It remains to be seen whether Sanders’ 2020 campaign for party unity, even more intense than in 2016, will win him more favorable treatment from the Democratic establishment. The Unity Task Forces he set up with Biden may have allowed him to set the stage, but even there, Sanders appointees were outnumbered on each task force, three to five.
Even the most promising fell short of expectations. The climate change task force, co-chaired by Green New Deal proponent Rep. Alexandria Ocasio-Cortez (D-N.Y.), included Sunrise Movement co-founder Varshini Prakash and former Environmental Protection Agency administrator Gina McCarthy. Yet ultimately, it left out a fracking ban and made no mention of the Green New Deal.
The economy task force was compelling, too, co-chaired by Sara Nelson, president of the Association of Flight Attendants union. It included Stephanie Kelton, an adviser on Sanders’ 2016 and 2020 campaigns and an expert on modern monetary theory, which rejects the current economic orthodoxy that discourages deficit spending. It recommended that Biden explore setting up government savings accounts for children, for instance, but stopped short of a federal jobs guarantee, a sticking point for the Biden team. The recommendations instead call for “jobs programs like those effectively used during the New Deal.”
Tellingly, foreign policy was entirely left out of the purview of the task forces.
With the task forces having made their recommendations, the Drafting Subcommittee is now tasked with hammering out a draft platform. This time around, Sanders did not officially get any nominations to the 15-person committee.
The lineup, announced by Perez in late June, pulled from Obama loyalists. Four held posts in Obama’s administration, three worked on his campaigns, one served as an elector for his 2008 run and two received his coveted endorsement after he left office. Three are Sanders allies—Heather Gautney, former Our Revolution executive director; Josh Orton, former Sanders Senate senior adviser; and Analilia Mejia, political director for the 2020 Sanders campaign. Orton and Mejia also worked for the 2008 Obama campaign.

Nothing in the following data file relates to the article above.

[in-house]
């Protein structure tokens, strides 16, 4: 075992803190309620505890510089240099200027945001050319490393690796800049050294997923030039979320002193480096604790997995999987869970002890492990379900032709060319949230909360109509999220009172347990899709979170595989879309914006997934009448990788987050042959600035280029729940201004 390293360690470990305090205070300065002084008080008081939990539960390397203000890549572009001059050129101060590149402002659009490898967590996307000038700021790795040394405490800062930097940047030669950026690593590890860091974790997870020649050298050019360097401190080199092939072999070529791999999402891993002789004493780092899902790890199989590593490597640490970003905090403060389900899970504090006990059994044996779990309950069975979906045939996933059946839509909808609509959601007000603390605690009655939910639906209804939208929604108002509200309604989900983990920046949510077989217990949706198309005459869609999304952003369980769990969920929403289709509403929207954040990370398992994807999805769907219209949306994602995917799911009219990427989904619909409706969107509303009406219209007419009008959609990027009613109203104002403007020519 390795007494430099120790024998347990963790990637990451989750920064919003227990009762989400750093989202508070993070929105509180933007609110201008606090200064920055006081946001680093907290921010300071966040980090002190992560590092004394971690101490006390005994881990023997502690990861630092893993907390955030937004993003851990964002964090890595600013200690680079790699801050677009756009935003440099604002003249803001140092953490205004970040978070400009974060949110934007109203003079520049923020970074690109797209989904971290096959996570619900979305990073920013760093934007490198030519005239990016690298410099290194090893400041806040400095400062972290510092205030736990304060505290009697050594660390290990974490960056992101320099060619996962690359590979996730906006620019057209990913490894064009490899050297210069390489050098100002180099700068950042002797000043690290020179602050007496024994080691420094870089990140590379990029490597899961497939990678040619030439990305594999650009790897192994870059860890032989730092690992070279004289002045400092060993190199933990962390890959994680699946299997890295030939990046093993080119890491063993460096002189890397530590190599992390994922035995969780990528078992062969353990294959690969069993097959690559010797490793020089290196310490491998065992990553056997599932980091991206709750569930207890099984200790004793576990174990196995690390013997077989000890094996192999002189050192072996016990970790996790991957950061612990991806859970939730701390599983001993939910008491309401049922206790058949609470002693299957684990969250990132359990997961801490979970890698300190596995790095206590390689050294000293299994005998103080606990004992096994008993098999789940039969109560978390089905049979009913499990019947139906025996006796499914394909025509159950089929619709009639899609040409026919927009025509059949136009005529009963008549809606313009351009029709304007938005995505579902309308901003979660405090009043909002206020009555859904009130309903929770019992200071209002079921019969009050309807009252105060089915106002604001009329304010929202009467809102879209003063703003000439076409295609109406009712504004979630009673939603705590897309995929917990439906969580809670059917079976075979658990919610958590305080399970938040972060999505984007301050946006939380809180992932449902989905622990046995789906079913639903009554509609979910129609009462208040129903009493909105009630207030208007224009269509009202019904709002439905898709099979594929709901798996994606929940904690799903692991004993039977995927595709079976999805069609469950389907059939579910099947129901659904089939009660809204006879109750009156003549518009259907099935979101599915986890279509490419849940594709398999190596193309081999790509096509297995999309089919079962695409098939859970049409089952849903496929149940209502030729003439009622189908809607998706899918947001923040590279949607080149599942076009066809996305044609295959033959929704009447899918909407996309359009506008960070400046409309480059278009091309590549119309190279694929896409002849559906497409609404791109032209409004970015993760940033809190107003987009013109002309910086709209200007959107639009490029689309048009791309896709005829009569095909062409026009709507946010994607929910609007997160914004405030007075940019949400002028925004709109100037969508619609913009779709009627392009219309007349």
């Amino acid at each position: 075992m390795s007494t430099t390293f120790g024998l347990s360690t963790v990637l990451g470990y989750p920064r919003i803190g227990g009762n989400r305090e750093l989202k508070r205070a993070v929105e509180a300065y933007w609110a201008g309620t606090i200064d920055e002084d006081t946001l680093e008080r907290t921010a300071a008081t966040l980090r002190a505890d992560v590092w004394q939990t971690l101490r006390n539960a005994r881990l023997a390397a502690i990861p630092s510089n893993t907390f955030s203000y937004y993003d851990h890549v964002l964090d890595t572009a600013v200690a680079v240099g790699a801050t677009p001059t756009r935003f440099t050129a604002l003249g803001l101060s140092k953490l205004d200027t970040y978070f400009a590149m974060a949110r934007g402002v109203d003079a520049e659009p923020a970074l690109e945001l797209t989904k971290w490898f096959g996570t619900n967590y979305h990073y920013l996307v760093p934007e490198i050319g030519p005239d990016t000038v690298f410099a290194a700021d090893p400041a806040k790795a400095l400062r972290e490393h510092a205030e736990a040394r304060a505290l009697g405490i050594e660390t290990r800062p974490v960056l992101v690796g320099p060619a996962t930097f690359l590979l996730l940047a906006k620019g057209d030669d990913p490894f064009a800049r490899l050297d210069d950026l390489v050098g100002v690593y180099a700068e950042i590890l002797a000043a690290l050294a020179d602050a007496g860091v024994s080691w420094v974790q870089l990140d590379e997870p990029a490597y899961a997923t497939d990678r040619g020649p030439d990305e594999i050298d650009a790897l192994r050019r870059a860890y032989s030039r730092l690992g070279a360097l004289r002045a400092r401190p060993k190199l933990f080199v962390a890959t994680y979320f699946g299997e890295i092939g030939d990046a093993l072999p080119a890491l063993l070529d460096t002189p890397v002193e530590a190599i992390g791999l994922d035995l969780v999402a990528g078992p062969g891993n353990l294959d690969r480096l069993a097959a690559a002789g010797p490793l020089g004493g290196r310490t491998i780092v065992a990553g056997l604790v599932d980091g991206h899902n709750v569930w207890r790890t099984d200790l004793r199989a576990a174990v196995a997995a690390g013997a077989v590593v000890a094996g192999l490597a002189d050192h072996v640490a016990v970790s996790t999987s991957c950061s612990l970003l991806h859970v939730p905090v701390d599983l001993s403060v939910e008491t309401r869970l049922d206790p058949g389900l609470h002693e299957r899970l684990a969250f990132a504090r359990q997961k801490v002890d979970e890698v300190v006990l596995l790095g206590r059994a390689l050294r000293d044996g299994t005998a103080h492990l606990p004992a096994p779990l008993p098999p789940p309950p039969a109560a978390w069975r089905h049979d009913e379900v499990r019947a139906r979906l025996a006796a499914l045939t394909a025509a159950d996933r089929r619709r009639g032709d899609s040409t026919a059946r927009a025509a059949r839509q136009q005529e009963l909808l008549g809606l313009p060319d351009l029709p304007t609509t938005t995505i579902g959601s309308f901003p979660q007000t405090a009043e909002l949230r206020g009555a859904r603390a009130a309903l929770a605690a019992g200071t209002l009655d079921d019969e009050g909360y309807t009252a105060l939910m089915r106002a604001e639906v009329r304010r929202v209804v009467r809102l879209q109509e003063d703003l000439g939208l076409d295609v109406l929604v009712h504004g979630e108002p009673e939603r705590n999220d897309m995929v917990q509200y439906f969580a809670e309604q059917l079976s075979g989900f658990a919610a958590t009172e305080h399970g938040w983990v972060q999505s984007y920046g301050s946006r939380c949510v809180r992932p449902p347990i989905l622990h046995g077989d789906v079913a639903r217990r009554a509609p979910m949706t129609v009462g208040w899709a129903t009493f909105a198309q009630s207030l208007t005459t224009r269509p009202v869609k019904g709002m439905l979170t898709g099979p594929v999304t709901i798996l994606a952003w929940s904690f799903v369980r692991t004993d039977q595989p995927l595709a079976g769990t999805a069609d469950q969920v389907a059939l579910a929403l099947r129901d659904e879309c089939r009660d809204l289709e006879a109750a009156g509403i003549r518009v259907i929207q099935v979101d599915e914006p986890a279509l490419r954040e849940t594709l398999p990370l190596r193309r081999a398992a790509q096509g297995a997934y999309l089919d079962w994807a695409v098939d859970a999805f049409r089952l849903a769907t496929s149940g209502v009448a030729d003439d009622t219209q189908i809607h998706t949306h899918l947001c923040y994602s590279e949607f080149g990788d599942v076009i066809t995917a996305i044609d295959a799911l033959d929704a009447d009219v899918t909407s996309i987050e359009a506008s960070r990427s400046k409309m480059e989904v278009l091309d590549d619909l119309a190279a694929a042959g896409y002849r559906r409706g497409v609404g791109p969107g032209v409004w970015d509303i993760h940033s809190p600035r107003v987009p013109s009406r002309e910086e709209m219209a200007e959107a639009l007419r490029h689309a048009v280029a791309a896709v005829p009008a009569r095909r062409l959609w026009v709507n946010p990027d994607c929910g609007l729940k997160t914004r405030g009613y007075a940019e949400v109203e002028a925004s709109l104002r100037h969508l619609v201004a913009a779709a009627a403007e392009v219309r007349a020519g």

Obama’s centrist, business-friendly politics are well-represented, too. Four of the members have corporate backgrounds, including Tom Vilsack, who passed through the revolving door from the Department of Agriculture to the U.S. Dairy Export Council, and Tony Allen, a former Biden speechwriter and former executive at Delaware credit card company MBNA, a top Biden funder that pushed his disastrous bankruptcy bill in 2005.
Perhaps the most important selection is the committee chair. Perez chose Atlanta Mayor Keisha Lance Bottoms. Though she has won progressive plaudits for undertaking bail reform and improving government transparency, the business-backed Bottoms has also been criticized for harsh treatment of homeless people in Atlanta and for not doing enough to stop gentrification. Married to a Home Depot executive, Bottoms also has a penchant for public-private partnerships. She has been one of Biden’s most loyal backers, endorsing him in 2019 a day after he took fire over his anti-busing past.
“The chair has tremendous power,” says Jay Bellanca, upstate co-chair of NYPAN, who has been on the front lines of efforts to reform the party since 2016. “It determines who can recognize, bring things forward.”
While Sanders allies view 2016 Drafting Subcommittee Chair Elijah Cummings (D-Md.) as a fair adjudicator, the person who sits in the position can make a crucial difference—for better or worse. In 1988, Chair James Blanchard, governor of Michigan, was crucial to inserting a provision about respecting the territorial sovereignty of Lebanon, Zogby recalls.
“He said, ‘I’m from Michigan, don’t screw with this. Give me this language on Lebanon,’ ” Zogby says. “And we got it put in.”
The platform’s next gauntlet is the full Platform Committee Meeting. In addition to the 25 members selected by Perez, 162 delegates will be added, apportioned by the number of delegates each candidate receives in the primary contest. Whatever they agree on must then be ratified at the Democratic National Convention itself.
In 2016, Sanders’ allies were pleasantly surprised by their impact on the platform that came out of the committee, including the $15 minimum wage provision. All were products of an intense, sometimes testy process.